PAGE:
Looking back to downtown Tulsa, there's more than one street party in town as McNellie's and The Continental join forces for an outdoor St. Pat's bash. Across the tracks, the Mooch & Burn is also planning a Paddy's Day blowout as well, but the lineup was yet to be conformed at press time.
Just down the sidewalk on Main Street, The Soundpony has a great double-bill with Mudville Project and Boondogs, starting at 10pm with no cover charge.
Also on Saturday night, March 17, The Red Alert will be at the Cain's Ballroom for a CD release party (see Sidebar).
On Sunday evening, March 18, The Jazz Hall of Fame's spring concert series continues with the Annie Ellicott Trio.
Ellicott is Tulsa's latest certified jazz siren: she can croon, she can scat, she can tear your heart out with a song. It's no wonder she's got her own night at the HOF. Tickets are $10 for adults, $5 for seniors and college, and $3 for students and the concert starts at 5pm.
In keeping with the jazz vibe, Brian Haas hosts the open-stage, jazz jam-session on Tuesday night at the Continental. It's a local free-for all, but anyone who sits in doesn't get a free ride. Professor Haas makes sure everyone works hard to find the ultimate groove. Cover is free for anyone who wants to witness the magic.
But by next Wednesday night, March 21, it's time to get your mid-week rock'n'roll fix. First up, the Mooch & Burn hosts Hourly Radio with The Secret Post with a $5 cover. Just down the street at Bob's (The Cain's side-stage) The Effects hold a hometown show with Rocket and one more act TBA. Tickets are $8 and doors open at 7pm.
And the biggest show of the night is in South Tulsa at The Otherside with The Hush Sound, Straylight Run and Pablo Spitalfield as the three bands make their way back north after migrating to SXSW. Tickets are $15 for the show on March 21.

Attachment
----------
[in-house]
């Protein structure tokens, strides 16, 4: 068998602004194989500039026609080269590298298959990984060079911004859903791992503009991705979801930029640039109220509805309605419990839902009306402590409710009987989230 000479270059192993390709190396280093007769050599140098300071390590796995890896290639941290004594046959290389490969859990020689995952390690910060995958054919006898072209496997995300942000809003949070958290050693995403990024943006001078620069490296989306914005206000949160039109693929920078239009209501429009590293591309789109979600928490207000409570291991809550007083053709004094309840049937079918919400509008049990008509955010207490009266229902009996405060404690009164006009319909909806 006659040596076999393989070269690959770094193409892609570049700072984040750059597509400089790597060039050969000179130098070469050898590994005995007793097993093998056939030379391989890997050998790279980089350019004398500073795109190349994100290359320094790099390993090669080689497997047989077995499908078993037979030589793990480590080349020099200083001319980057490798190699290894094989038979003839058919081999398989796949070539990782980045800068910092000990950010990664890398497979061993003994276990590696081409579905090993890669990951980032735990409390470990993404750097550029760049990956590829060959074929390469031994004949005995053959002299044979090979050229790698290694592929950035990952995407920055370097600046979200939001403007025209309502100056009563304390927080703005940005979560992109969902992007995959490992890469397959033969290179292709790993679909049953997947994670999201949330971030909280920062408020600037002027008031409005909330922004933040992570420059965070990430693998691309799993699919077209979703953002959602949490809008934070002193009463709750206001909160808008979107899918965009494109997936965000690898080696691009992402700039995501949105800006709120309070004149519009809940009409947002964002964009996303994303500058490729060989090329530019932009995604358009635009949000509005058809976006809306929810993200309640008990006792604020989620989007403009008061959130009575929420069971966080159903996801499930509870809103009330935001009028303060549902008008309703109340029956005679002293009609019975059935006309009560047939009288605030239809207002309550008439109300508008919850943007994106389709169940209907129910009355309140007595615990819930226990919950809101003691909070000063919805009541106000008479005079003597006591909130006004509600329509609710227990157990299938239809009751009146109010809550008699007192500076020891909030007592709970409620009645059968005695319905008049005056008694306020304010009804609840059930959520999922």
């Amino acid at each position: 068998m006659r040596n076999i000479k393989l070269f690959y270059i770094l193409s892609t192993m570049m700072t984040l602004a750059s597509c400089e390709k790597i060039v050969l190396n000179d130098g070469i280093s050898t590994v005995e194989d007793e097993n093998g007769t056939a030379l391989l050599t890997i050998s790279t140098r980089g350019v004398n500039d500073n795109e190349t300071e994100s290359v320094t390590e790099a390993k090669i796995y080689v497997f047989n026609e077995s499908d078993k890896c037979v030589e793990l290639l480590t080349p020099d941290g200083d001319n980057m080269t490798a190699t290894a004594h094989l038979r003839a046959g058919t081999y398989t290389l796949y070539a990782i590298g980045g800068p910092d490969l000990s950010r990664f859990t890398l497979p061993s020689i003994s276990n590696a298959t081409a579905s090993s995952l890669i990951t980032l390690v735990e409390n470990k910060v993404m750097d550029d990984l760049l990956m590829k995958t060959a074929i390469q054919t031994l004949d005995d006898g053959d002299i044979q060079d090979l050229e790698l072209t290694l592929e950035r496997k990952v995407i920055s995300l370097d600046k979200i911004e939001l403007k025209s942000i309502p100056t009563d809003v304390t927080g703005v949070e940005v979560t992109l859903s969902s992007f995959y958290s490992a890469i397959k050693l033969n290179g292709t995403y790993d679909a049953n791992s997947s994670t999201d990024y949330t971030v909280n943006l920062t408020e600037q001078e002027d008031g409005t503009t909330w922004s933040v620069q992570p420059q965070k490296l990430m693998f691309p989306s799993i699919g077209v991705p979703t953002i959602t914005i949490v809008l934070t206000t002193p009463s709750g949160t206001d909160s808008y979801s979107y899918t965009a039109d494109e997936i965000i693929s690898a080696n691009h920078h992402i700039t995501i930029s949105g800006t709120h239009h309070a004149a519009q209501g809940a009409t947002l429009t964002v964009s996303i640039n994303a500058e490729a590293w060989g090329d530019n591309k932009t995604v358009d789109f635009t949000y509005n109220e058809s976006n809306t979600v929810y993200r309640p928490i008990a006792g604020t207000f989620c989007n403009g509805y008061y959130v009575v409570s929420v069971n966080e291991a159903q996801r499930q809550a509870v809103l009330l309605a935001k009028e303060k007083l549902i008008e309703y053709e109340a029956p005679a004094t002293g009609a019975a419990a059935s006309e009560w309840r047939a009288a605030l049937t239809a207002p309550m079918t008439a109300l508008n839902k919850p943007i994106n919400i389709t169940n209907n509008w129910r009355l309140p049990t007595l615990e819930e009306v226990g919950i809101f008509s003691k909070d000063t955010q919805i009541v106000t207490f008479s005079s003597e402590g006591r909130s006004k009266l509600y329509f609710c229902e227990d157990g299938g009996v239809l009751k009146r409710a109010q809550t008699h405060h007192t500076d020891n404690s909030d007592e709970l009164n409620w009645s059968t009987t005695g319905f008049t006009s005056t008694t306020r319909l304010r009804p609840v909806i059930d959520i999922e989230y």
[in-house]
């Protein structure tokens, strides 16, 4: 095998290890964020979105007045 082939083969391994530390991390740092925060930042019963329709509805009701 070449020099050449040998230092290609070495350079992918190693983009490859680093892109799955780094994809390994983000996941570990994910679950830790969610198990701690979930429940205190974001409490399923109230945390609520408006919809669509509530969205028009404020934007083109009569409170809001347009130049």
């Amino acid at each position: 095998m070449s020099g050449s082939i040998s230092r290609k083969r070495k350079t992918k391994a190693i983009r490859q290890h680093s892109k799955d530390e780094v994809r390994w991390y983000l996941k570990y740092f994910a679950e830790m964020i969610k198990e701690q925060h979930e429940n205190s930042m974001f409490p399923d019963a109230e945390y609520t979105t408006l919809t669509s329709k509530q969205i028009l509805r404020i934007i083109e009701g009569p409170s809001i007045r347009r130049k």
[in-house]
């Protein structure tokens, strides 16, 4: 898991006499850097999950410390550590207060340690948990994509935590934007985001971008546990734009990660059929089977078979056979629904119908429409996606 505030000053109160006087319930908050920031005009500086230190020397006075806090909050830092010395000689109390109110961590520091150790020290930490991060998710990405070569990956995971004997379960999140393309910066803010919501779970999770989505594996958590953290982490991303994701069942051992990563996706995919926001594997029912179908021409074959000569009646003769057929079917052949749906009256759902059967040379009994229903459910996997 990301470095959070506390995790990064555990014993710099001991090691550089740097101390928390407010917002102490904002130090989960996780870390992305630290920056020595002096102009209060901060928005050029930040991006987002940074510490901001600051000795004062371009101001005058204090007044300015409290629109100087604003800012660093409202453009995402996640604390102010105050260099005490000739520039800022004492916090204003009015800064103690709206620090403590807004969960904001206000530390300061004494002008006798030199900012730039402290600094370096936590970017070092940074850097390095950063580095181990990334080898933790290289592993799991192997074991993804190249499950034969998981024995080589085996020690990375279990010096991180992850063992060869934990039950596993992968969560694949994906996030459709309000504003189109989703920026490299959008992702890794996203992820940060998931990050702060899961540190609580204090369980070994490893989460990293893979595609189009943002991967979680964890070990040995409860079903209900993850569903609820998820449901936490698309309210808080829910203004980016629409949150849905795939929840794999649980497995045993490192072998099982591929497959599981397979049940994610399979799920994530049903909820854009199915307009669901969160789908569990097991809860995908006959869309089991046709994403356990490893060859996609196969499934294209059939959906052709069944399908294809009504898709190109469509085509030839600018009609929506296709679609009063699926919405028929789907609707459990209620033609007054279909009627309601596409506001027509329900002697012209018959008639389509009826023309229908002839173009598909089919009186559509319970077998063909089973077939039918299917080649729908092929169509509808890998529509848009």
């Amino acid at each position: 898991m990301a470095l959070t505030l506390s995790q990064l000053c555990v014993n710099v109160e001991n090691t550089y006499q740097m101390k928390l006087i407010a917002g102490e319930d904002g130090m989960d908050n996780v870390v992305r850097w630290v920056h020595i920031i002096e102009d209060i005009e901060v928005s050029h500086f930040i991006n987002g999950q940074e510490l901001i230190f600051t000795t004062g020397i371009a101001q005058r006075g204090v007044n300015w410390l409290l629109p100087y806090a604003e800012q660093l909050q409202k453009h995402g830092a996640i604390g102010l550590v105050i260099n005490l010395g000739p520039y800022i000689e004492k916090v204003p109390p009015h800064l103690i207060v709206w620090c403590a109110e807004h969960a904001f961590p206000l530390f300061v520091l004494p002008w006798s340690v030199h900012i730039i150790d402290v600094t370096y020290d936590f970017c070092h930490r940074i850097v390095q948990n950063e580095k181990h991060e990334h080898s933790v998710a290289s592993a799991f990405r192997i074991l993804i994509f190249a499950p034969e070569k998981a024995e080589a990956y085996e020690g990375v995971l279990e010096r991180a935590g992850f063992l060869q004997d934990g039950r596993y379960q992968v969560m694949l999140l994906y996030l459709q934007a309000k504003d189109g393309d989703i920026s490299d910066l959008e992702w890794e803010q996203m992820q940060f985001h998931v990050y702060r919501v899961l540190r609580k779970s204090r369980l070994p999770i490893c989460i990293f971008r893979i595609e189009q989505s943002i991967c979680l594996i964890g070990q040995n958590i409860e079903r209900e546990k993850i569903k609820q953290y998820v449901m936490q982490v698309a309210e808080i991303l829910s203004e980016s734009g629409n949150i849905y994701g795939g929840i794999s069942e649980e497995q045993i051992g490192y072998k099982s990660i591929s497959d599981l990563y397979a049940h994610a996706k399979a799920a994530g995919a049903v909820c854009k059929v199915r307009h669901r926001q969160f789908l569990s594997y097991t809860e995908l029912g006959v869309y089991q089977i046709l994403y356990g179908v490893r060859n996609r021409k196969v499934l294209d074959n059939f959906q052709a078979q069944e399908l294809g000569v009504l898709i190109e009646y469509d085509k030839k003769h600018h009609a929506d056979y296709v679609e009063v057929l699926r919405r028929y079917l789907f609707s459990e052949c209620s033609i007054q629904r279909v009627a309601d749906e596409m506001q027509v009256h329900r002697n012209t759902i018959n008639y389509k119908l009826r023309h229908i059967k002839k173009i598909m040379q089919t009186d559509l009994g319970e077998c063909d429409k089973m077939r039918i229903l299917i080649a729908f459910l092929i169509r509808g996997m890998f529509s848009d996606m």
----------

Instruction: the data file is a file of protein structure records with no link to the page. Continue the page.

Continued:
(cutline. Get art and write)
Maturity Matters. Together, the young duo known as The Red Alert marries garage rock and pop-punk intensity with a compositional maturity beyond their years.
The Red Alert returns with Extended Play
Just in case you haven't been keeping track of the progress that sibling act The Red Alert has been making over the past year, let me give you a quick update.
After releasing the debut CD, Put On Your Game Face, in December 2005 as The Red Alert (eschewing their previous, Red Stripes moniker and White Stripes covers in the process), the band went on to make waves on multiple levels. The band not only won the local leg of the John Lennon Education Tour Bus Battle of the Bands, but proceeded as a national Battle of the Bands winner as well.
The summer of '06 included a spot on the Dallas stop of the Warped Tour in July and three St. Louis shows in August, including a local TV appearance. The young Hanewinkels also won the first annual "Debbie Campbell Young Musicians Award" from the Reaching Hands Foundation in 2006 and Christy made an encore appearance in the Tulsa PAC's HOPE Divas benefit concert in October.
This weekend the creative process comes full circle as The Red Alert releases its new six-song CD, the appropriately titled Extended Play. The release party will be held on Saturday night, March 17, at the Cain's Ballroom and this year's Satellite High School Battle of the Bands winner will be opening the show, hot off the heels of last week's battle, which included an appearance by The Red Alert as the previous year's champs.
If you're expecting more guitar lines derivative of The White Stripes, you haven't been keeping up with young Hank's songwriting skills as of late. Extended Play boasts 6 tunes, 3 penned by Hank III and three composed by the pair's production-whiz father, commonly known as Hank Charles. All six tunes are tightly wrapped pop-nuggets that spotlight the band's tight playing and knack for a great hook.
Christy's young voice continues to mature nicely and shines on "Only Want Loving" and "Feather in the Wind" without stealing all of the disc's thunder. Together, the young duo marries garage rock and pop-punk intensity with a compositional maturity beyond their years.
Saturday night's CD release party is the only all-ages St. Patrick's Day party in town and tickets are only $5 at the door. Of course, Extended Play will be available for purchase at the show and will be carried locally at Borders and Starship Records and Tapes
Even if you aren't under 21, you can't beat a good $5 rock show! Not only can you get your rock fix, but there will still be time after the show to roll over to Arnie's to salute the holiday in true Irish fashion. Who has to choose?